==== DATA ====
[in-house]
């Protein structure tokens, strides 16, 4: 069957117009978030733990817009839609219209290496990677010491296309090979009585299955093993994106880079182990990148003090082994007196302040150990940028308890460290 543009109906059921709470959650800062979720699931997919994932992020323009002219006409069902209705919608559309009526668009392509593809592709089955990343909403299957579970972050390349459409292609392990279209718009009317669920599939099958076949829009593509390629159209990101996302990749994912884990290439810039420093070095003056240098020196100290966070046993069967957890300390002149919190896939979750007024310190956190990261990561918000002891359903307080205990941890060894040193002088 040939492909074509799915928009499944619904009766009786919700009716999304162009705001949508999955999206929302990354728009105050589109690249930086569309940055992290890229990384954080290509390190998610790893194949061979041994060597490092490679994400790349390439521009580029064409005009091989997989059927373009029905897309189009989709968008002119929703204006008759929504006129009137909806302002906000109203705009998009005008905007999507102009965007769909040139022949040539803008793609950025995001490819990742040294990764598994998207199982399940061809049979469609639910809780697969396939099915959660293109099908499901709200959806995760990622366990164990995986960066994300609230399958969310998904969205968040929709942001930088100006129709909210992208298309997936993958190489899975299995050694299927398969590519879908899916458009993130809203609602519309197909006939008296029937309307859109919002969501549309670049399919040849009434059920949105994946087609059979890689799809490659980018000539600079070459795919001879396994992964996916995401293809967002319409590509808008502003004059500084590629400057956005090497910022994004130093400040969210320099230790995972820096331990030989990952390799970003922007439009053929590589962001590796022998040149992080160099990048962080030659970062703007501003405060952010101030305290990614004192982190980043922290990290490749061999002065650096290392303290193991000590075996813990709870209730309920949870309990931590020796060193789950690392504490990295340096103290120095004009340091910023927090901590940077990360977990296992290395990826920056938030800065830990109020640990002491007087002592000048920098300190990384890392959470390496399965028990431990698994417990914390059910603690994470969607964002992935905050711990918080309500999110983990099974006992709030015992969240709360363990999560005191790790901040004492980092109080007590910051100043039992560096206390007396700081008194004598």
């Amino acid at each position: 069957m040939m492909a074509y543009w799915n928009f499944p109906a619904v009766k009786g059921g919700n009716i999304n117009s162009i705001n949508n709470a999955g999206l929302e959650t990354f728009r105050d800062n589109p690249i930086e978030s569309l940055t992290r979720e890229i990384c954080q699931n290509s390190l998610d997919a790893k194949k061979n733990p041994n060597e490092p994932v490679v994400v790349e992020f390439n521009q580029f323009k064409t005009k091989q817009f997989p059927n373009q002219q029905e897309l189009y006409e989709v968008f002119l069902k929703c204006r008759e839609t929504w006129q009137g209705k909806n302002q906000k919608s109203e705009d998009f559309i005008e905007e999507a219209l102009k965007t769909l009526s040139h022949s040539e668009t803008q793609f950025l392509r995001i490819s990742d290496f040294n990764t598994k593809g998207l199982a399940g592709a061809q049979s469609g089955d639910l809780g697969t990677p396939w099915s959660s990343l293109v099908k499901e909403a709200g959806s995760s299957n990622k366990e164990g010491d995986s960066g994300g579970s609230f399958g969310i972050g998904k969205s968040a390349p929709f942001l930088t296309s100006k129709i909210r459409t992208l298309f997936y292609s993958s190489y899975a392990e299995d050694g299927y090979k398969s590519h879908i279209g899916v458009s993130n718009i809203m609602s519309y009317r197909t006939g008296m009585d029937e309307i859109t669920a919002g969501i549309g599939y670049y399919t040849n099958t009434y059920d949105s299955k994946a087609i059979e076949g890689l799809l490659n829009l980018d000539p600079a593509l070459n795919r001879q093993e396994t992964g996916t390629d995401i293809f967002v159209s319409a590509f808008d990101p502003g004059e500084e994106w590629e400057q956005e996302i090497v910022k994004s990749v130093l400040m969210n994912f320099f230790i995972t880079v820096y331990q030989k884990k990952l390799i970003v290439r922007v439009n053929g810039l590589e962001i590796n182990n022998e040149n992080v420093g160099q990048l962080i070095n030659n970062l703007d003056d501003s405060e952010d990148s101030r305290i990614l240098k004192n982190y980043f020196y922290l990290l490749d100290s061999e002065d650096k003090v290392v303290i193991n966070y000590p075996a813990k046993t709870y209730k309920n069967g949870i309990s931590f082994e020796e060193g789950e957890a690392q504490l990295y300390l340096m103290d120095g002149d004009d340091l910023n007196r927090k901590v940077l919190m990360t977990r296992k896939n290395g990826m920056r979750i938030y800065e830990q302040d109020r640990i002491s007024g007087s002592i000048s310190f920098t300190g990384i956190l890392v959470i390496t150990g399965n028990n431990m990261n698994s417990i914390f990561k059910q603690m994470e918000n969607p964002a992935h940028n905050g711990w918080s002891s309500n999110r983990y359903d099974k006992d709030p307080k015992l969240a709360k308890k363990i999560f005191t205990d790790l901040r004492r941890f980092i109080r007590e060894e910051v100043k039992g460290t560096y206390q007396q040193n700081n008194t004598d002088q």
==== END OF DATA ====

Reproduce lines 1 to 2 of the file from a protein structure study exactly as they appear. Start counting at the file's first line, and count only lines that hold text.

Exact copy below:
[in-house]
């Protein structure tokens, strides 16, 4: 069957117009978030733990817009839609219209290496990677010491296309090979009585299955093993994106880079182990990148003090082994007196302040150990940028308890460290 543009109906059921709470959650800062979720699931997919994932992020323009002219006409069902209705919608559309009526668009392509593809592709089955990343909403299957579970972050390349459409292609392990279209718009009317669920599939099958076949829009593509390629159209990101996302990749994912884990290439810039420093070095003056240098020196100290966070046993069967957890300390002149919190896939979750007024310190956190990261990561918000002891359903307080205990941890060894040193002088 040939492909074509799915928009499944619904009766009786919700009716999304162009705001949508999955999206929302990354728009105050589109690249930086569309940055992290890229990384954080290509390190998610790893194949061979041994060597490092490679994400790349390439521009580029064409005009091989997989059927373009029905897309189009989709968008002119929703204006008759929504006129009137909806302002906000109203705009998009005008905007999507102009965007769909040139022949040539803008793609950025995001490819990742040294990764598994998207199982399940061809049979469609639910809780697969396939099915959660293109099908499901709200959806995760990622366990164990995986960066994300609230399958969310998904969205968040929709942001930088100006129709909210992208298309997936993958190489899975299995050694299927398969590519879908899916458009993130809203609602519309197909006939008296029937309307859109919002969501549309670049399919040849009434059920949105994946087609059979890689799809490659980018000539600079070459795919001879396994992964996916995401293809967002319409590509808008502003004059500084590629400057956005090497910022994004130093400040969210320099230790995972820096331990030989990952390799970003922007439009053929590589962001590796022998040149992080160099990048962080030659970062703007501003405060952010101030305290990614004192982190980043922290990290490749061999002065650096290392303290193991000590075996813990709870209730309920949870309990931590020796060193789950690392504490990295340096103290120095004009340091910023927090901590940077990360977990296992290395990826920056938030800065830990109020640990002491007087002592000048920098300190990384890392959470390496399965028990431990698994417990914390059910603690994470969607964002992935905050711990918080309500999110983990099974006992709030015992969240709360363990999560005191790790901040004492980092109080007590910051100043039992560096206390007396700081008194004598």